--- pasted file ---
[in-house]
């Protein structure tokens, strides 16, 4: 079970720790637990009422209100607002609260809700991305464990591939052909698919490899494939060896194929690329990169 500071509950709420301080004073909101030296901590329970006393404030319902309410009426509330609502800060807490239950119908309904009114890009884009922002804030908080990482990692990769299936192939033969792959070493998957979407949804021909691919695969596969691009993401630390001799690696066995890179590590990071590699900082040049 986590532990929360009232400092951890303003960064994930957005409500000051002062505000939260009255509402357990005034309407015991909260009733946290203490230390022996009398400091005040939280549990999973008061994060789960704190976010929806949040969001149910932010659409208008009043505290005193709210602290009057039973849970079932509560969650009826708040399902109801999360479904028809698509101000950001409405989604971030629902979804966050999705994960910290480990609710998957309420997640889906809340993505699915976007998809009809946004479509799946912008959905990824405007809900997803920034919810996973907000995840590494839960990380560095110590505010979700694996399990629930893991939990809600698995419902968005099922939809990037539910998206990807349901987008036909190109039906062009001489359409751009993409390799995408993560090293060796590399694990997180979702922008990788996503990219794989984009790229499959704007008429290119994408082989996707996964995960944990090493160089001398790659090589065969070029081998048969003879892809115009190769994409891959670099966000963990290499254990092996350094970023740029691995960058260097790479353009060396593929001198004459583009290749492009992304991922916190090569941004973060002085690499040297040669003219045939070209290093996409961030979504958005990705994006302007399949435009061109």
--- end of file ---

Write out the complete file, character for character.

[in-house]
């Protein structure tokens, strides 16, 4: 079970720790637990009422209100607002609260809700991305464990591939052909698919490899494939060896194929690329990169 500071509950709420301080004073909101030296901590329970006393404030319902309410009426509330609502800060807490239950119908309904009114890009884009922002804030908080990482990692990769299936192939033969792959070493998957979407949804021909691919695969596969691009993401630390001799690696066995890179590590990071590699900082040049 986590532990929360009232400092951890303003960064994930957005409500000051002062505000939260009255509402357990005034309407015991909260009733946290203490230390022996009398400091005040939280549990999973008061994060789960704190976010929806949040969001149910932010659409208008009043505290005193709210602290009057039973849970079932509560969650009826708040399902109801999360479904028809698509101000950001409405989604971030629902979804966050999705994960910290480990609710998957309420997640889906809340993505699915976007998809009809946004479509799946912008959905990824405007809900997803920034919810996973907000995840590494839960990380560095110590505010979700694996399990629930893991939990809600698995419902968005099922939809990037539910998206990807349901987008036909190109039906062009001489359409751009993409390799995408993560090293060796590399694990997180979702922008990788996503990219794989984009790229499959704007008429290119994408082989996707996964995960944990090493160089001398790659090589065969070029081998048969003879892809115009190769994409891959670099966000963990290499254990092996350094970023740029691995960058260097790479353009060396593929001198004459583009290749492009992304991922916190090569941004973060002085690499040297040669003219045939070209290093996409961030979504958005990705994006302007399949435009061109």